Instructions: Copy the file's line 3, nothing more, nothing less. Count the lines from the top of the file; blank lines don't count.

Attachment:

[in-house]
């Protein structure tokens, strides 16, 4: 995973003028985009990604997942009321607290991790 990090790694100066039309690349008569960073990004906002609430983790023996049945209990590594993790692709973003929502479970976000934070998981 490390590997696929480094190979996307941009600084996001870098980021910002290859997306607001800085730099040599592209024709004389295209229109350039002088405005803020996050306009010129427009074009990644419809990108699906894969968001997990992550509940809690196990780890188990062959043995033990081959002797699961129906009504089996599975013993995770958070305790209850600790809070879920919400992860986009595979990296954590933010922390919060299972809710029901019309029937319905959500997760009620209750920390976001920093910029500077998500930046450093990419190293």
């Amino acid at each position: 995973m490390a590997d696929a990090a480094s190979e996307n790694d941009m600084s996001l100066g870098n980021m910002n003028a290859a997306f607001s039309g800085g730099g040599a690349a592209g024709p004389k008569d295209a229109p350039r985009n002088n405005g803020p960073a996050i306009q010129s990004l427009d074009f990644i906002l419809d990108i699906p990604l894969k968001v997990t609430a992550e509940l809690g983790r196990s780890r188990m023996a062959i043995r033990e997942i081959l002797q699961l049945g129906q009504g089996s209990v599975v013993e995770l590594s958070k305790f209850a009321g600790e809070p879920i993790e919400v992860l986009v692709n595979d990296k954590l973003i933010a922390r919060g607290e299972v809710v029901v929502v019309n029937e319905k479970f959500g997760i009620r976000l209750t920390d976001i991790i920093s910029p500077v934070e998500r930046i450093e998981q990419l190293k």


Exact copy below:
């Amino acid at each position: 995973m490390a590997d696929a990090a480094s190979e996307n790694d941009m600084s996001l100066g870098n980021m910002n003028a290859a997306f607001s039309g800085g730099g040599a690349a592209g024709p004389k008569d295209a229109p350039r985009n002088n405005g803020p960073a996050i306009q010129s990004l427009d074009f990644i906002l419809d990108i699906p990604l894969k968001v997990t609430a992550e509940l809690g983790r196990s780890r188990m023996a062959i043995r033990e997942i081959l002797q699961l049945g129906q009504g089996s209990v599975v013993e995770l590594s958070k305790f209850a009321g600790e809070p879920i993790e919400v992860l986009v692709n595979d990296k954590l973003i933010a922390r919060g607290e299972v809710v029901v929502v019309n029937e319905k479970f959500g997760i009620r976000l209750t920390d976001i991790i920093s910029p500077v934070e998500r930046i450093e998981q990419l190293k």